The Story of Young King Arthur. London: Frederick Muller, Farrington, Margaret Vere. New York: G. Fielding, Henry. Tom Thumb: A Tragedy.
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Roberts, ; The Tragedy of Tragedies. Roberts, Fraser [Pakenham], Antonia. King Arthur and the Knights of the Round Table. London: Heirloom Library, Fraser, Antonia. London: Sidgwick and Jackson, Frith, Henry.
London: George Routledge and Sons, Green, Roger Lancelyn. London: Penguin, ; reissued Greene, Frances Nimmo. Legends of King Arthur and His Court.
Boston: Ginn and Co. Hadfield, Alice M. King Arthur and the Round Table. London: Dent, Hampden, John, ed. Hanson, C. Stories of the Days of King Arthur. London: Nelson and Sons, Hoffman, Mary. Women of Camelot. London: Frances Lincoln, Hopkins, Andrea. Chronicles of King Arthur.
London: Collins and Brown, Johnson, Richard. The History of Tom Thumb. London, London: Blackie and Sons, Knowles, J.source
Le Morte d’Arthur Summary
London: Griffith and Farrar, London: Strahan and Co. Kushan, Ellen. Knights of the Round Table. Toronto: Bantam, Lang, Andrew. The Book of Romance.
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London: Longman Green and Co. Tales from King Arthur and the Round Table. London: Longman, Green and Co. Lanier, Sidney, ed.
Le Morte D’Arthur
New York: C. Lea, John. Tales of King Arthur and the Round Table. London: S. W Partridge, London: Milner and Co. Lister, Robin.
London: Kingfisher Books, Macardle, Dorothy M. London: Macmillan, MacGregor, Mary.
Jack, Malory, Sir Thomas. London: Dent, New York: Dutton, Martin, A. There is some original material in Le Morte d'Arthur but Malory's main intention was to gather together in one volume an English language version of all of the pre-existing legends that had become associated with King Arthur.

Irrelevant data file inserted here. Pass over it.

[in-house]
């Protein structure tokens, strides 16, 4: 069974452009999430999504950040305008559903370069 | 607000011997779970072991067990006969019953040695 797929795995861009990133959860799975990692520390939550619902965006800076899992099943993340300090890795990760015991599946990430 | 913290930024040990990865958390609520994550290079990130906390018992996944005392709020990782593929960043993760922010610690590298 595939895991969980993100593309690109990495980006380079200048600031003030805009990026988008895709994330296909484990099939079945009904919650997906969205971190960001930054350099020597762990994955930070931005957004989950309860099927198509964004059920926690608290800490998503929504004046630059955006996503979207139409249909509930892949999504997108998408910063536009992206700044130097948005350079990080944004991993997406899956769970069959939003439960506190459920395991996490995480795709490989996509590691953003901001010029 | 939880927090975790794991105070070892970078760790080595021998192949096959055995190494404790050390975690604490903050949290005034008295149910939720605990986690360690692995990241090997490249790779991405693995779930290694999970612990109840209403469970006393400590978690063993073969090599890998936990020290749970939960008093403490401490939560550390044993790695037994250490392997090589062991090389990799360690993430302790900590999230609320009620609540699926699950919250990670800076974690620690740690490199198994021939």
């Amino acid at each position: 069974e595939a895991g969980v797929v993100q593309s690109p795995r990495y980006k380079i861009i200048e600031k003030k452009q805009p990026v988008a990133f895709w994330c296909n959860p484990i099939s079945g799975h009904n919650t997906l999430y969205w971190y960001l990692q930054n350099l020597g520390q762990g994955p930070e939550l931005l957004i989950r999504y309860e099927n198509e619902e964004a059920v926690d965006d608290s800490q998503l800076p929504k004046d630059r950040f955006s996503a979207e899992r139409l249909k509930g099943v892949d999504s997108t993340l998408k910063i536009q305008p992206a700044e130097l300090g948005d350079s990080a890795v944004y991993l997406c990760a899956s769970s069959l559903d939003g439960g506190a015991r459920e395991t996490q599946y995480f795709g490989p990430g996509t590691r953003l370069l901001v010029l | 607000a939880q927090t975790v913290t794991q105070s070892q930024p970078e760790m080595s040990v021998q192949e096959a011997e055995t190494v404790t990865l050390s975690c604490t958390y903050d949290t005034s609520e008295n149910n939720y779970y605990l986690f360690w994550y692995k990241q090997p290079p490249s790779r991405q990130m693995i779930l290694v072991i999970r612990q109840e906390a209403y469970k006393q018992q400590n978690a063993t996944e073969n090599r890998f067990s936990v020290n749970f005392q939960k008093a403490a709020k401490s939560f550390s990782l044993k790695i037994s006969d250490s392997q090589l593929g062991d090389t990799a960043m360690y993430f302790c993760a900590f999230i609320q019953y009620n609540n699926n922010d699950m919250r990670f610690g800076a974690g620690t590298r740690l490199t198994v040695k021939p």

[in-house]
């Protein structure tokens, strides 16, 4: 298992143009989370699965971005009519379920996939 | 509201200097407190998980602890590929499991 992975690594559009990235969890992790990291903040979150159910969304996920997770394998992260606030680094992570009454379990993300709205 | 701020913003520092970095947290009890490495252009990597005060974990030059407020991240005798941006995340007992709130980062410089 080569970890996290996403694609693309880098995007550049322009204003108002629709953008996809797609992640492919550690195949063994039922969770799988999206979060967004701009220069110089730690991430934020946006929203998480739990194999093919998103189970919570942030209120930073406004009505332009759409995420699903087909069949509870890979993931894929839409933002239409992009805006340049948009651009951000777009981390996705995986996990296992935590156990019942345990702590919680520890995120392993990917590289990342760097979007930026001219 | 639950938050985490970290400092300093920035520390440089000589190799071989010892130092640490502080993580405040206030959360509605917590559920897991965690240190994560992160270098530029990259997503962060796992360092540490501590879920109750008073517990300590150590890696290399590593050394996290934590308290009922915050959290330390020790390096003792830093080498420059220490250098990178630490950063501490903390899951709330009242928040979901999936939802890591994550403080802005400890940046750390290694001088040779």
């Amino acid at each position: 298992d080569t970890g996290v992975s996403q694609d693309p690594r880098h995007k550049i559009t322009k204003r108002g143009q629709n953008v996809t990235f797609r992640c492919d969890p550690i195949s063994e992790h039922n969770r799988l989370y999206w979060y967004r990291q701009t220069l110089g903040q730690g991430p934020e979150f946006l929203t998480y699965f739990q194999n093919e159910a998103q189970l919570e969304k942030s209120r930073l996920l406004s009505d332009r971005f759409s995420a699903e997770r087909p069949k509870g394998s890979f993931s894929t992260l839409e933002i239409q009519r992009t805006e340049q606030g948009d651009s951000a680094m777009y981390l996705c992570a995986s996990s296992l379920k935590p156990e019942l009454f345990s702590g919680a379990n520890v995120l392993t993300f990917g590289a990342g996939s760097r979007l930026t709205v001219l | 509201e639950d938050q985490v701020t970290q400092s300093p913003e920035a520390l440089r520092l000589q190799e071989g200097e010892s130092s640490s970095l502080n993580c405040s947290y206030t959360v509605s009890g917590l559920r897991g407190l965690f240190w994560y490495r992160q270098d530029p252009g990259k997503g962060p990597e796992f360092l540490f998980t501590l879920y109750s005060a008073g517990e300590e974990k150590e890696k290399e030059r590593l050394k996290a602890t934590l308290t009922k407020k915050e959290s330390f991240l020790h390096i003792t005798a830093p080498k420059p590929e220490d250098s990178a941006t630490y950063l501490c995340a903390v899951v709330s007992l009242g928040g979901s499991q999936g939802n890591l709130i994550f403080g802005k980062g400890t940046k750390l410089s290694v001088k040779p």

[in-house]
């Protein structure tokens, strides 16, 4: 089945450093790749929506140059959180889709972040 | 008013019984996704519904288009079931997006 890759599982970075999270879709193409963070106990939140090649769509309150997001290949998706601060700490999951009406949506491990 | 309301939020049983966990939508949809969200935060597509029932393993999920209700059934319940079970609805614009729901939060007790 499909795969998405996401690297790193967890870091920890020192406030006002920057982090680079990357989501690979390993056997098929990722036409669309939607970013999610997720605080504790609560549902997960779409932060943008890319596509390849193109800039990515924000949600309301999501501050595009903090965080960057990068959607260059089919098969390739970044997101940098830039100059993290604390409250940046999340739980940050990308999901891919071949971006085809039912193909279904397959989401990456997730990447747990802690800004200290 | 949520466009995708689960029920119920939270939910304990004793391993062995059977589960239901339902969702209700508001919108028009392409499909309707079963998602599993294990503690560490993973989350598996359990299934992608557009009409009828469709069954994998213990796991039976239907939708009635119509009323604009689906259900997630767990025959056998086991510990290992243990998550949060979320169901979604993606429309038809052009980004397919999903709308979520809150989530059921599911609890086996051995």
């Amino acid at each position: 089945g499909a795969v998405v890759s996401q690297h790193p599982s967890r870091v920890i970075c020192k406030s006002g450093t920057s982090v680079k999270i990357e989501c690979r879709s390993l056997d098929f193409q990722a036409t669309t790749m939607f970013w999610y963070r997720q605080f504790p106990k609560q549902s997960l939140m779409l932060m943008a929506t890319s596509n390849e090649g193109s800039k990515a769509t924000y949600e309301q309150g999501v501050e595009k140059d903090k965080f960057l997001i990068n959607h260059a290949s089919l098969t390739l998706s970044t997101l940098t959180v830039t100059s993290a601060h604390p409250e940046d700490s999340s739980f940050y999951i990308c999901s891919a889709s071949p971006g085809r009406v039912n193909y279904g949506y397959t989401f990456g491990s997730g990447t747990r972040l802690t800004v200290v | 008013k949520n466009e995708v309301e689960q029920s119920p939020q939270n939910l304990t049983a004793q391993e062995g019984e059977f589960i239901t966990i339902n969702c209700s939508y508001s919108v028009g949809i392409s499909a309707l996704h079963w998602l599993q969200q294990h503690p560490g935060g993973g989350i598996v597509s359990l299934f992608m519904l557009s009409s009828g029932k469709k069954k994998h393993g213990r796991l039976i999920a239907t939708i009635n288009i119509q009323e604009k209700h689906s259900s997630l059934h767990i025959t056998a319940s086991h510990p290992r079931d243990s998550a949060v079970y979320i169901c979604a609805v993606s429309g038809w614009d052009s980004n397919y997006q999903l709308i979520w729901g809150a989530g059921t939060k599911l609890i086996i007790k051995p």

Early sections of the work are made up largely of material that first appeared in Latin in Geoffrey of Monmouth 's History of the Kings of Britain , some of the tales had appeared in earlier English versions but most of the work is translated from French romances. Most modern editions of Le Morte d'Arthur are divided into twenty-one books with a total of five hundred and seven chapters, a division created by the printer William Caxton. Malory originally divided his work into the following eight books:. What the translation lacks in pedantry it possesses in passion and entertainment value.
While the book itself is large and heavy, its layout is simple and approachable. The cover is plain, placing focus on the title while still drawing the eye to its single image. Pages are crowded with text because of small margins and minimal spacing, and though the work is engaging, this formatting can be distracting.
Thomas Malory's 'Le Morte Darthur'
Arthurian mythos is vast and often disparate; this massive book could reasonably be split into volumes rather than presented in a single work to provide an easier reading experience. This translation is a good access point for those seeking cultural understanding of the earlier texts. Reviewed by Shana Creaney April 29, Disclosure: This article is not an endorsement, but a review.
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